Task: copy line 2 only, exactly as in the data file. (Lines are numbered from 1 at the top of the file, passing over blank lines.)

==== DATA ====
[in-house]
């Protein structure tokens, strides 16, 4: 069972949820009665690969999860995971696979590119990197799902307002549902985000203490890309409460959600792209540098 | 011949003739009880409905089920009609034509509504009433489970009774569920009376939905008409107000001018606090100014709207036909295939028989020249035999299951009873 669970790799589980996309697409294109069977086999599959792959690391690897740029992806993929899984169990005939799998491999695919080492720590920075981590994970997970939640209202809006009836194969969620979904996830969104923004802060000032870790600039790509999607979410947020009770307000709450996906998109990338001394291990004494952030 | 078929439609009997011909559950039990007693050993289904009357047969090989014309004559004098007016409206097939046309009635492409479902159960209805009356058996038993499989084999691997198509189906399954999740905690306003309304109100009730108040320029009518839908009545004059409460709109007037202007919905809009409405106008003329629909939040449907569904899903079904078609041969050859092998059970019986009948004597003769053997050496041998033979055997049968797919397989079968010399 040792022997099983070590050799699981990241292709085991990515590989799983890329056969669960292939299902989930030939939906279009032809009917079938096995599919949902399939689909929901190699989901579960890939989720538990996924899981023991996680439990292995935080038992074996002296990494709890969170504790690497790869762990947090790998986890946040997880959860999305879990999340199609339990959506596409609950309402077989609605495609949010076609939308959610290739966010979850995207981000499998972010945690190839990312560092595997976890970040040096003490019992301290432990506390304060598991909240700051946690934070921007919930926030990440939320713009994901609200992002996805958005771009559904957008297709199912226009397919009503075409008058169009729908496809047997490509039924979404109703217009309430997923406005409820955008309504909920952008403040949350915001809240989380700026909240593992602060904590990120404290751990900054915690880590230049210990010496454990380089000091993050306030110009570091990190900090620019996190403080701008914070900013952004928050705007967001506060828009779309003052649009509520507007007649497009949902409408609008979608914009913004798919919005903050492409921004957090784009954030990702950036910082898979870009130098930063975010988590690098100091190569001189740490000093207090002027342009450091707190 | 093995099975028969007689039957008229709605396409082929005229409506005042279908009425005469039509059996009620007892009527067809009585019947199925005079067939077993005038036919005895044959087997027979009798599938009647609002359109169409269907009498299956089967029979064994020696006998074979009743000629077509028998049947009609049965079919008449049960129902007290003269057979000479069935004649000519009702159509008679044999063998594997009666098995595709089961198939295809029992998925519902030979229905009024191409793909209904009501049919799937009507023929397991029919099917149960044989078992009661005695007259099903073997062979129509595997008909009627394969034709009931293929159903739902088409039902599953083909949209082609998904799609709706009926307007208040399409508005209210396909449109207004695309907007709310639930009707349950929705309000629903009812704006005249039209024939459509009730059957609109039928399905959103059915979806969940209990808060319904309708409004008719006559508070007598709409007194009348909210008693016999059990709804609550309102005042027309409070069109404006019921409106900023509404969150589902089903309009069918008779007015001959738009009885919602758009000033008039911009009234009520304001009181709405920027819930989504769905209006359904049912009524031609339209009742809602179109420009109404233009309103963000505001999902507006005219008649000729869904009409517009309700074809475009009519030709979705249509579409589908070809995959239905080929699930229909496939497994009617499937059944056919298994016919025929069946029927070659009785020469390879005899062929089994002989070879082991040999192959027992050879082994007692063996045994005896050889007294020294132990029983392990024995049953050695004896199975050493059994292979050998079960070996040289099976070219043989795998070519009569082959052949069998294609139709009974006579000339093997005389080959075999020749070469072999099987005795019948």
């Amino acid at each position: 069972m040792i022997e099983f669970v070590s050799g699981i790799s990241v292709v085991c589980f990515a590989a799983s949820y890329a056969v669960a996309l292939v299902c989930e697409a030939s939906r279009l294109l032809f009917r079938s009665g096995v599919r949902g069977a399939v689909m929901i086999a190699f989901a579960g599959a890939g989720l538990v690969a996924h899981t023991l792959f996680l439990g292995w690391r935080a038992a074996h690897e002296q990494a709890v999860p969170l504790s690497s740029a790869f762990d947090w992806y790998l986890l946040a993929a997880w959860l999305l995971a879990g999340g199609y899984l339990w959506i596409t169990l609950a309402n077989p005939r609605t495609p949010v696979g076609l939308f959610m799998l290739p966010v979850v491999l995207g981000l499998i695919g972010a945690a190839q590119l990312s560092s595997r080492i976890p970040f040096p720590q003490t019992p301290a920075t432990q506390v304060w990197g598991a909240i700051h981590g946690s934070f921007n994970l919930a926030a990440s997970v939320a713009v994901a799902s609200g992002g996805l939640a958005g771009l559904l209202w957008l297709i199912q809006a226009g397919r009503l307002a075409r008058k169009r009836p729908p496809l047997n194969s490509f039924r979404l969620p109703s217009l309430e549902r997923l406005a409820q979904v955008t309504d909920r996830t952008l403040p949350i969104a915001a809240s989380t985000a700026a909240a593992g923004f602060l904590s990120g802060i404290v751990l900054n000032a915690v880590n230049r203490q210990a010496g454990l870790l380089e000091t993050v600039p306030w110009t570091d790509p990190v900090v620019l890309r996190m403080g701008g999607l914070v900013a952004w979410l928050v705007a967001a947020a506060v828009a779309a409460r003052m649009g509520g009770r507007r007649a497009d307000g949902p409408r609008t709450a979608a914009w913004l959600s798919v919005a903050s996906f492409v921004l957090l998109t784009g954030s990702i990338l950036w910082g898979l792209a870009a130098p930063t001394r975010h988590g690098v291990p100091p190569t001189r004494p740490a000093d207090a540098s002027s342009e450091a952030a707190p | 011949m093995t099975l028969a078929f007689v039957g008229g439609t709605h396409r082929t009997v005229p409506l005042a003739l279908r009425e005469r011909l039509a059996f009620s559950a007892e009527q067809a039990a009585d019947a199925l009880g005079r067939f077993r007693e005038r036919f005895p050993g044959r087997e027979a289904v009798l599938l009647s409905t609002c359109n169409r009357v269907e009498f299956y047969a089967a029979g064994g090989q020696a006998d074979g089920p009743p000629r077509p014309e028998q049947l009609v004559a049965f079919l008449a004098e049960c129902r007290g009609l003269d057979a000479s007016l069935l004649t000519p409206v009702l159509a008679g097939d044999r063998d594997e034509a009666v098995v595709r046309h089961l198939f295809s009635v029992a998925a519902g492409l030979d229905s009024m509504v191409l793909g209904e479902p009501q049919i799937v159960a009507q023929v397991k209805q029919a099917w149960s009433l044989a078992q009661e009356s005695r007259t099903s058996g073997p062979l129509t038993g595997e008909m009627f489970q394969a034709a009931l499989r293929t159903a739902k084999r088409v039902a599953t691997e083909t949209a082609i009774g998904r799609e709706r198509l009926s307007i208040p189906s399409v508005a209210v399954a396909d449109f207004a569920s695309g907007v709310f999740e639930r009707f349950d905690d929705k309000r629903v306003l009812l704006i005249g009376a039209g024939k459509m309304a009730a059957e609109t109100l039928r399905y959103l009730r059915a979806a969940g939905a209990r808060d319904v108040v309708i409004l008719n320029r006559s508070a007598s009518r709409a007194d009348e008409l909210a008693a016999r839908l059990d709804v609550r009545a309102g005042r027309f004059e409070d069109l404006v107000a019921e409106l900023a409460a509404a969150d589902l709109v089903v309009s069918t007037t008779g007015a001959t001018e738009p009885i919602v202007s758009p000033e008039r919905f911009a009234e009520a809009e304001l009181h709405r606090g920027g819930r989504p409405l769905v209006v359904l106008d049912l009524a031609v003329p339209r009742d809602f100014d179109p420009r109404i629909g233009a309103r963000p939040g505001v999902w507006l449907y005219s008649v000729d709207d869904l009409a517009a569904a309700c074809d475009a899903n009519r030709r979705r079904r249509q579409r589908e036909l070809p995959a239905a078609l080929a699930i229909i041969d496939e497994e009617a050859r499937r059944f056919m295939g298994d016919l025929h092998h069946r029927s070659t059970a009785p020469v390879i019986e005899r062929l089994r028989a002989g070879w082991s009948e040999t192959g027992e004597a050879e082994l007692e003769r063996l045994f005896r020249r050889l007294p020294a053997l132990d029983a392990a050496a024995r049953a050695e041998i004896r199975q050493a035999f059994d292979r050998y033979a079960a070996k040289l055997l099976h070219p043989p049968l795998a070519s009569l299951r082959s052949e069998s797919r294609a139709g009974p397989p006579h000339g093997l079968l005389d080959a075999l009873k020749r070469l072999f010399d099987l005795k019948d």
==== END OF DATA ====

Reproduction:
């Protein structure tokens, strides 16, 4: 069972949820009665690969999860995971696979590119990197799902307002549902985000203490890309409460959600792209540098 | 011949003739009880409905089920009609034509509504009433489970009774569920009376939905008409107000001018606090100014709207036909295939028989020249035999299951009873 669970790799589980996309697409294109069977086999599959792959690391690897740029992806993929899984169990005939799998491999695919080492720590920075981590994970997970939640209202809006009836194969969620979904996830969104923004802060000032870790600039790509999607979410947020009770307000709450996906998109990338001394291990004494952030 | 078929439609009997011909559950039990007693050993289904009357047969090989014309004559004098007016409206097939046309009635492409479902159960209805009356058996038993499989084999691997198509189906399954999740905690306003309304109100009730108040320029009518839908009545004059409460709109007037202007919905809009409405106008003329629909939040449907569904899903079904078609041969050859092998059970019986009948004597003769053997050496041998033979055997049968797919397989079968010399 040792022997099983070590050799699981990241292709085991990515590989799983890329056969669960292939299902989930030939939906279009032809009917079938096995599919949902399939689909929901190699989901579960890939989720538990996924899981023991996680439990292995935080038992074996002296990494709890969170504790690497790869762990947090790998986890946040997880959860999305879990999340199609339990959506596409609950309402077989609605495609949010076609939308959610290739966010979850995207981000499998972010945690190839990312560092595997976890970040040096003490019992301290432990506390304060598991909240700051946690934070921007919930926030990440939320713009994901609200992002996805958005771009559904957008297709199912226009397919009503075409008058169009729908496809047997490509039924979404109703217009309430997923406005409820955008309504909920952008403040949350915001809240989380700026909240593992602060904590990120404290751990900054915690880590230049210990010496454990380089000091993050306030110009570091990190900090620019996190403080701008914070900013952004928050705007967001506060828009779309003052649009509520507007007649497009949902409408609008979608914009913004798919919005903050492409921004957090784009954030990702950036910082898979870009130098930063975010988590690098100091190569001189740490000093207090002027342009450091707190 | 093995099975028969007689039957008229709605396409082929005229409506005042279908009425005469039509059996009620007892009527067809009585019947199925005079067939077993005038036919005895044959087997027979009798599938009647609002359109169409269907009498299956089967029979064994020696006998074979009743000629077509028998049947009609049965079919008449049960129902007290003269057979000479069935004649000519009702159509008679044999063998594997009666098995595709089961198939295809029992998925519902030979229905009024191409793909209904009501049919799937009507023929397991029919099917149960044989078992009661005695007259099903073997062979129509595997008909009627394969034709009931293929159903739902088409039902599953083909949209082609998904799609709706009926307007208040399409508005209210396909449109207004695309907007709310639930009707349950929705309000629903009812704006005249039209024939459509009730059957609109039928399905959103059915979806969940209990808060319904309708409004008719006559508070007598709409007194009348909210008693016999059990709804609550309102005042027309409070069109404006019921409106900023509404969150589902089903309009069918008779007015001959738009009885919602758009000033008039911009009234009520304001009181709405920027819930989504769905209006359904049912009524031609339209009742809602179109420009109404233009309103963000505001999902507006005219008649000729869904009409517009309700074809475009009519030709979705249509579409589908070809995959239905080929699930229909496939497994009617499937059944056919298994016919025929069946029927070659009785020469390879005899062929089994002989070879082991040999192959027992050879082994007692063996045994005896050889007294020294132990029983392990024995049953050695004896199975050493059994292979050998079960070996040289099976070219043989795998070519009569082959052949069998294609139709009974006579000339093997005389080959075999020749070469072999099987005795019948």